Ransom demand for SA couple soars

The South African couple kidnapped off the coast of Tanzania a year-and-a-half ago was bought and sold by al-Shabab business­people while their families and others attempted to settle on a ransom amount.

Negotiations have been taken over by non-profit organisation Gift of the Givers. The department of international relations and co-operation said it was delivering "consular services" to the couple's families, but had to limit its comments for security reasons.

These events have taken place against the backdrop of a country fragmented by clashes between clan-based al-Qaeda affiliate al-Shabab and the Somali Transitional Federal Government.

The couple, Bruno Pelizzari and his partner, Deborah Calitz, were kidnapped in October 2010. The two had left Dar es Salaam on October 20 and were crewing the yacht Choizil for South African skipper Peter Eldridge.

They were due to arrive in Richards Bay on November 12 2010. On November 6 the department informed the families of the kidnapping. Eldridge negotiated his own release.

When asked if the department or the State Security Agency had tried to negotiate with the pirates or the al-Shabab businesspeople, department spokesperson Clayson Monyela said that, on the advice of the State Security Agency, the department could not respond to the question.

He did say, however, that in line with international practice, the South African government did not pay ransoms because to do so was believed to encourage similar crimes. Monyela said the department's policy was to "assist the family diplomatically with the provision of consular services".

The families attempted to negotiate the ransom but eventually, with the ransom amount see-sawing, Gift of the Givers stepped in.

In June 2011 Gift of the Givers arrived in Somalia and won the trust of locals after it started feeding schemes and provided medical care, said founder Dr Imtiaz Sooliman.

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He said that this enabled the organisation to establish a relationship with locals who could assist in tracking the couple.

There are six major clans in Somalia and a number of sub-clans. Dr Abdirisack Hashi, the Gift of the Givers' regional representative in East Africa, has been leading the negotiations to free the couple. He has also started building networks that will lead him to the pair.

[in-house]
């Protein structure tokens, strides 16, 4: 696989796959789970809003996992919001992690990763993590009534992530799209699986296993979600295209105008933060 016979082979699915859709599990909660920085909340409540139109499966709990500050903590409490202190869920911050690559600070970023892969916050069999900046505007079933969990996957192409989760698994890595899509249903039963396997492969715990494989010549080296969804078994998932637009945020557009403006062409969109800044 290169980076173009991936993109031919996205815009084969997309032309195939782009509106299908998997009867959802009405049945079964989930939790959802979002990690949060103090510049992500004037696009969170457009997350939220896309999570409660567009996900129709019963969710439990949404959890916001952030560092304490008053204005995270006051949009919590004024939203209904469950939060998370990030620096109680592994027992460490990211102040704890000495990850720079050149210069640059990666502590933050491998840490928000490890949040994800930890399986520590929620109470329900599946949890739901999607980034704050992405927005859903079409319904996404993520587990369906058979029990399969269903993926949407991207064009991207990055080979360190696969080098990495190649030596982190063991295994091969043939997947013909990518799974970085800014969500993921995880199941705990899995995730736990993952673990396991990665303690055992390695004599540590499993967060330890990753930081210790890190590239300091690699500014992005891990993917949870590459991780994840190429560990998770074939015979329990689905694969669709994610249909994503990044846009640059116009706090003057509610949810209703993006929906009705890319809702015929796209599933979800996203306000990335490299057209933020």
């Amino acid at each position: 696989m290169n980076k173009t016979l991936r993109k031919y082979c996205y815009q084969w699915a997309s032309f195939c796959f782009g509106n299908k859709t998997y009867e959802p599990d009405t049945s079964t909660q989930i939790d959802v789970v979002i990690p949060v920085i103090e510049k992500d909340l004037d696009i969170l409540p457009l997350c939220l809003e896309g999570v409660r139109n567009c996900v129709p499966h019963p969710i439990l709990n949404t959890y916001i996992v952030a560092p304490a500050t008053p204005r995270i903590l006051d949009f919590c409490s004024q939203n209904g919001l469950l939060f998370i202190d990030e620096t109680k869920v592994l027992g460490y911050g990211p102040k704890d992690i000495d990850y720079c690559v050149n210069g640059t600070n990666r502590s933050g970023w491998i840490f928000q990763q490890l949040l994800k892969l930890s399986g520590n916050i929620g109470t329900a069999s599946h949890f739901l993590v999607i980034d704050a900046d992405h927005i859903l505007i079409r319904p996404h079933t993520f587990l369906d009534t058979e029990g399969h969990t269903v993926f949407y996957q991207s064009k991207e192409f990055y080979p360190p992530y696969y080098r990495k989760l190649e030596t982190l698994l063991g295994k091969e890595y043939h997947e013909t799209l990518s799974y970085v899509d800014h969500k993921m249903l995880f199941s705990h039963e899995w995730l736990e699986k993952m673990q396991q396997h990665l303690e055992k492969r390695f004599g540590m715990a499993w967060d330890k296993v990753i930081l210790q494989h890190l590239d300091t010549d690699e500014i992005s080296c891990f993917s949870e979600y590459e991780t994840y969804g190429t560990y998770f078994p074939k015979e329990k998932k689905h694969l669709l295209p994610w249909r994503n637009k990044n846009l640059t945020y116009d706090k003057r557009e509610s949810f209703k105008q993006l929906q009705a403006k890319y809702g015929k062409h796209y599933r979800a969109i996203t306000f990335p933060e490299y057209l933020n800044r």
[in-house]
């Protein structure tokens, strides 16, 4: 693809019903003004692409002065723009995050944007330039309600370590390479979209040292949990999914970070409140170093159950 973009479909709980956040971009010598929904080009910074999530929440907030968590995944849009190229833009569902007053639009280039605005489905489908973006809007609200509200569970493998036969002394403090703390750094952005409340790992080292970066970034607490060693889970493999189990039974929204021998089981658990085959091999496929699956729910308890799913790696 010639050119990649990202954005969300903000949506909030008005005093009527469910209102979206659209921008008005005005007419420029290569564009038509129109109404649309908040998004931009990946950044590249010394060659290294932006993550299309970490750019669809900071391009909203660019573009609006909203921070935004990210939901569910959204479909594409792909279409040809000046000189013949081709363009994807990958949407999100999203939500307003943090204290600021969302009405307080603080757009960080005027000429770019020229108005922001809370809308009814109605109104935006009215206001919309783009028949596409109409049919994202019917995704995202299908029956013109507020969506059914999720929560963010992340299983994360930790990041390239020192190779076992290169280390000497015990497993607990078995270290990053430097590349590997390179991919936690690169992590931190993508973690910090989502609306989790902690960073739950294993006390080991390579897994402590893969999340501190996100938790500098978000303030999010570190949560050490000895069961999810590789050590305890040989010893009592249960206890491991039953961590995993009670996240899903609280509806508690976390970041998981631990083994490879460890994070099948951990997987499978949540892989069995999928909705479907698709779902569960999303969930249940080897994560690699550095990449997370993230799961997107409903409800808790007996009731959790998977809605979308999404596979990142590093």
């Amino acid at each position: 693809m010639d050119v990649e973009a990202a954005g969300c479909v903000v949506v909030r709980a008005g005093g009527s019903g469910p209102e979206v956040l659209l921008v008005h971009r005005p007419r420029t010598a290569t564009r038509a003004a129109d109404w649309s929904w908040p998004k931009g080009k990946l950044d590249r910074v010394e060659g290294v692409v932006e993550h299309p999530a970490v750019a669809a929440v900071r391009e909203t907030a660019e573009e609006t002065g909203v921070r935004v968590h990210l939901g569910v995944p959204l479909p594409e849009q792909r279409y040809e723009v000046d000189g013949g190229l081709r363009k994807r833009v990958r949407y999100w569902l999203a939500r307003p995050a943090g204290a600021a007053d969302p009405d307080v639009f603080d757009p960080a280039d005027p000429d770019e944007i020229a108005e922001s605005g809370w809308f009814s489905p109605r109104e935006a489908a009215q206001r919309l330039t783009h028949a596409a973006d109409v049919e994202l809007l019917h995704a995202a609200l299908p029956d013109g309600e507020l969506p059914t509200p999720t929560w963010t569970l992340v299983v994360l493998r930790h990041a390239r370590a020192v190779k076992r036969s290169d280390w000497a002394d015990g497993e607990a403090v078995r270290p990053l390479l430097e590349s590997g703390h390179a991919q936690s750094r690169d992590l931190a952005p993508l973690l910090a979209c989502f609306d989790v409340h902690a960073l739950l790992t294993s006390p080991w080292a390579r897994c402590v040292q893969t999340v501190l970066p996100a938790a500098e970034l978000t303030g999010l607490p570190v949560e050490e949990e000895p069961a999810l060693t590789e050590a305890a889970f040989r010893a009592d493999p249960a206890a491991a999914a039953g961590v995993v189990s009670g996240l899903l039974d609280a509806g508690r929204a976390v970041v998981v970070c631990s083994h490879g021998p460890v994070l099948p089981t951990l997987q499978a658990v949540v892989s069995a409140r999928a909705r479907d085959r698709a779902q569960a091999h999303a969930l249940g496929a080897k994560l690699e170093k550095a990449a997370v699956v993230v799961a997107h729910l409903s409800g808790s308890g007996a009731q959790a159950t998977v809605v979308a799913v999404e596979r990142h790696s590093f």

"It was not easy for me to get the links," he said. By the end of July a Somali friend and businessperson referred Hashi to another businessperson, known to him only as Abdirizak (he shares a first name with Hashi), who agreed to attempt to locate the couple.

After a week, said Hashi, Abdirizak told him the couple was being held in Marka, about 200km south of Mogadishu. This is in the al-Shabab-controlled Middle Shabelle region in south central Somalia. Abdirizak said that the hostages were now under the control of al-Shabab-aligned businesspeople. They wanted $3000 just to kickstart negotiations for their release. While no money changed hands, Hashi managed to start negotiations.

In the meantime, Hashi downloaded pictures of the couple to show to Abdirizak, who confirmed that he had seen the pair in Marka. Abdirizak also confirmed the presence of other captives, including Filipino, French, British and United States hostages.

In October the couple was moved to an area further south of Marka. "The people who have them are criminals who are keeping them in the bush, in the rural areas." This poses a problem for Hashi, since he does not have access to al-Shabab-controlled areas.

With Kenyan and Ethiopian troops, as well as the African Union Mission in Somalia (Amisom) and government forces moving into the area, the captors are forced to keep moving the hostages around.

Hashi said it appeared that the pirates who had originally captured the couple had sold them to al-Shabab businesspeople, who re-sold them to another group of businesspeople also linked to al-Shabab. He said that brokers, attempting to get a cut of the ransom, were also in contact with the businesspeople, which caused the ransom to fluctuate.

Hashi, however, took another approach. Knowing the current Somali government was transitional, he started talking to local clans instead. Although he could not gain access to the area where the couple was being held, he conveyed his message to local leaders via a middleman.

"The government has no links in that area. So I decided to try to go the cultural route. I went to the leaders of the clan. They decided that they had to negotiate for us," said Hashi. He told to the elders that the couple's family was not rich and in the light of what the Gift of the Givers and South Africa were doing for Somalia, the ransom demand should be reduced. The elders told the captors to decrease the price. "The elders feel shame," said Hashi. "They are trying their best."

In the latest negotiation between Gift of the Givers and the couple's captors on Monday evening, the ransom was again increased, from $800000 to $1.5-million, said Sooliman. He said the kidnappers alleged that they had been offered $1.5-million by a third party. They also mentioned that they needed more money, because they had to share the spoils among several business "partners".

Sooliman said that, being South African, it was unlikely that the couple would be harmed. Nonetheless, he is not taking any chances: "We said we want proof of life before we pay. We have sent pictures to our middleman for comparison." Monyela said the department would have "advised otherwise" had it been aware of the Gift of the Givers' intention to intervene. "It is safe to say that we have noted what it was doing."

Heidi Swart is the Eugene Saldanha Fellow in social justice reporting, sponsored by the Charities Aid Foundation, Southern Africa

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